Fall Tour - 1991
Maggie's Farm - Live - Indianapolis - November 10, 1991
You Don't Know Me - Live - Madison - November 5, 1991
The Man In Me - Live - Ames - November 2, 1991
Across The Borderline - Live - Ames - November 2, 1991
Shelter From The Storm - Live - Indianapolis - November 10, 1991
Trail Of The Buffalo - Live - Madison - November 5, 1991
Roving Gambler - Live - South Bend - November 6, 1991
Mr. Tambourine Man - Live - Dayton - November 9, 1991
One Too Many Mornings - Live - Dayton - November 9, 1991
20/20 Vision - Live - Austin - October 25, 1991
Folsom Prison Blues - Live - Evanston - November 4, 1991
Answer Me, My Love - Live - Evanston - November 4, 1991
New Morning - Live - Madison - November 5, 1991
Friend Of The Devil - Live - Dayton - November 9, 1991
Gotta Serve Somebody - Live - Evanston - November 4, 1991
Bob Dylan's 1991 tours were not well-received at the time, and have not received a critical reappraisal in the years since. Coming on the heels of his outstanding performances of 1989 and 1990, it is understandable that 1991 would suffer by comparison. While the early part of the year's live output was less than ideal, however, the Fall Tour of the United States ended up being one of Dylan's more successful efforts of the early Never-Ending Tour.
The name of this set comes from the unofficial name bestowed upon Bob Dylan's 1991 band by the members themselves after negative audience perception in Europe. Perhaps setting out to alter this opinion, both the singer and the band were firing on all cylinders in October and November.
"Maggie's Farm" received a looser, looping arrangement with a prominent slide-sounding guitar. Covers like "You Don't Know Me," "Across The Borderline," "Answer Me, My Love," "Folsom Prison Blues," "20/20 Vision," and "Friend Of The Devil" lit up the setlist with surprise. More traditional songs, including "Trail Of The Buffalo" and "Roving Gambler," were performed to great success in the acoustic slots.
One significant improvement to the nightly shows were the acoustic combo songs. These were played at the end of the acoustic set, and were foreshadowing for the arrangements Dylan would go on to use throughout the 1990s and 2000s. While the singer had performed with a single guitarist as acoustic accompaniment during the tours from 1988 to 1990, he would increasingly rely on an entire acoustic backing band as the decade would progress. Some would lament losing the experience of seeing Bob Dylan, nearly alone on stage, but the expanded band would open up intriguing possibilities for arranging acoustic songs, as you can hear on this compilation with "Mr. Tambourine Man," "One Too Many Mornings" and "20/20 Vision."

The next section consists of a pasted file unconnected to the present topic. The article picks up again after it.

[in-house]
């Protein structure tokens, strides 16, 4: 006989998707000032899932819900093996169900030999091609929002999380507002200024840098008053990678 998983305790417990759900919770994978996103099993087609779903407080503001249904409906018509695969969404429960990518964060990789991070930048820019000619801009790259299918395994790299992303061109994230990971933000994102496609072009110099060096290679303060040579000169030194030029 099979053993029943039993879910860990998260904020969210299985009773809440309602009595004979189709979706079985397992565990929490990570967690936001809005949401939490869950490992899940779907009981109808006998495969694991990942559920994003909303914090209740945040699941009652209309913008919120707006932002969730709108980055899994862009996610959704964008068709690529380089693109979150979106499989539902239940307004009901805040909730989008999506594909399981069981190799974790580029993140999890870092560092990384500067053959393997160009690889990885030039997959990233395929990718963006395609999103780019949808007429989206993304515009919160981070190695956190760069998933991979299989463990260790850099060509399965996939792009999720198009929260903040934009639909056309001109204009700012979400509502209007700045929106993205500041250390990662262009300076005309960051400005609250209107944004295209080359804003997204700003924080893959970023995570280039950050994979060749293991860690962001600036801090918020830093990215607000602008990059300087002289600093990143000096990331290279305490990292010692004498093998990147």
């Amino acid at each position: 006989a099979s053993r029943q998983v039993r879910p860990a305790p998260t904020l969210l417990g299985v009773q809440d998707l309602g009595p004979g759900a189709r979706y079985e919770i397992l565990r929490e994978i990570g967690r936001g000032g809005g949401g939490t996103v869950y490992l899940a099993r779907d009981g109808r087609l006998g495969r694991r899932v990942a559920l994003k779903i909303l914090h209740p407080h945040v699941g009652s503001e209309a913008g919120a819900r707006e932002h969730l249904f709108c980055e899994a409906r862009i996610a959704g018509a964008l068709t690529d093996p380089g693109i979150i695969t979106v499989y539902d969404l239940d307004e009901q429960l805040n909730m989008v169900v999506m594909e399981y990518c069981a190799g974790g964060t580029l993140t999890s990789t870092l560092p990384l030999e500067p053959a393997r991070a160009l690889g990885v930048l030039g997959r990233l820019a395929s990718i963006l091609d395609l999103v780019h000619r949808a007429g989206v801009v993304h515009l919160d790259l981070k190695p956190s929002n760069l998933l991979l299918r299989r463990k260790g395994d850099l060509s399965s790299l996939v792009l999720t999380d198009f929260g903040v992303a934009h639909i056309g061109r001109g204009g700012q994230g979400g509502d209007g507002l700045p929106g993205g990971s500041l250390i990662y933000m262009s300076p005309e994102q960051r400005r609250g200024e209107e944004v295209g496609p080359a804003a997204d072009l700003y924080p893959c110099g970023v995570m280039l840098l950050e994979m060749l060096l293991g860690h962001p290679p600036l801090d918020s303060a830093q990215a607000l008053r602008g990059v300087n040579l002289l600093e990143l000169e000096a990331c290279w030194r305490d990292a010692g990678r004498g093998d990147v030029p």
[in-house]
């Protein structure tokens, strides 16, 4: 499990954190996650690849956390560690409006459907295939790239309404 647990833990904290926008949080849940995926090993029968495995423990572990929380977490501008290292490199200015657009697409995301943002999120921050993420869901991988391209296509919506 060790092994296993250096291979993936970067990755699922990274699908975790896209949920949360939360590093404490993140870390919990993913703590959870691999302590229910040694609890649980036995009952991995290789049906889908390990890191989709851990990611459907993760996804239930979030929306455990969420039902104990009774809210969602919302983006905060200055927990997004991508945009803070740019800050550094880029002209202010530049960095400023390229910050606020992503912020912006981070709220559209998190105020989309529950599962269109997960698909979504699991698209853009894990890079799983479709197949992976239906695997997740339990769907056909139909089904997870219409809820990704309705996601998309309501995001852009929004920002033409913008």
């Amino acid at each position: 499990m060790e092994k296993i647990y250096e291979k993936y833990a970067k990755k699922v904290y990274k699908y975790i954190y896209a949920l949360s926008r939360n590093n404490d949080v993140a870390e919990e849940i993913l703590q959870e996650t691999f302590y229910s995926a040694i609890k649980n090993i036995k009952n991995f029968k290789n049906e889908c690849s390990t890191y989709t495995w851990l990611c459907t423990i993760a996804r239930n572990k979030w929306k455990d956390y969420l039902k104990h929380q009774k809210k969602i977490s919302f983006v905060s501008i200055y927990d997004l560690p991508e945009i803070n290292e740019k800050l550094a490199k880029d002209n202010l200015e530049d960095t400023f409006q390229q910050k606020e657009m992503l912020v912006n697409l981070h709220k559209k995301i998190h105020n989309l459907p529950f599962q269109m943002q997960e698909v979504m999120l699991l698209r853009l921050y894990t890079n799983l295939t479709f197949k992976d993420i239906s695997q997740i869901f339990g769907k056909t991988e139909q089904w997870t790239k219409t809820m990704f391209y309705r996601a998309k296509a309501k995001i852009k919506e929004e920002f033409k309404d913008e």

The electric performances were no less interesting, though they generally received less nuanced delivery. Exceptions include "Across The Borderline," in what is perhaps Bob Dylan's most sincere rendering of the song, and "Answer Me, My Love." While the other electric songs are delivered with slightly less care to the phrasing, the overall effect is undiminished. Listen to the exuberance of this rendition of "The Man In Me," the cool menace of "Gotta Serve Somebody," or the jaunty cascading arrangement of "New Morning," which is finally delivered excellently here after less successful outings earlier in the year.
I hope you enjoy the set. This tour featured remarkably good recordings, so the sound should be up to standards. The tapers were, as ever, heroic in their efforts.
Next month will bring us up to 1992, which will include the addition of pedal steel guitar to the touring mix. I am trying to publish a bonus disc this month, so check back in a few weeks to see if I was successful!
Until next time, keep yourself healthy and listen to some good tunes.
Note: This month's compilation is broken down into the typical download pieces (Complete, AIFF, MP3, Art/Notes), but I was running behind and it was more expedient to package them all as a single link to the Mediafire folder. You can download them individually once you have clicked the link above. Let me know in the comments if this presents any challenges.
Update 2015/09/02: I forgot to mention above that "20/20 Vision" is slightly edited with a splice near the beginning. An especially boisterous audience member shouted a vulgarity very close to the taper, and I cut this through some careful modification of the tape. I can't imagine anyone would miss it, but if you do, you can seek out an unedited version.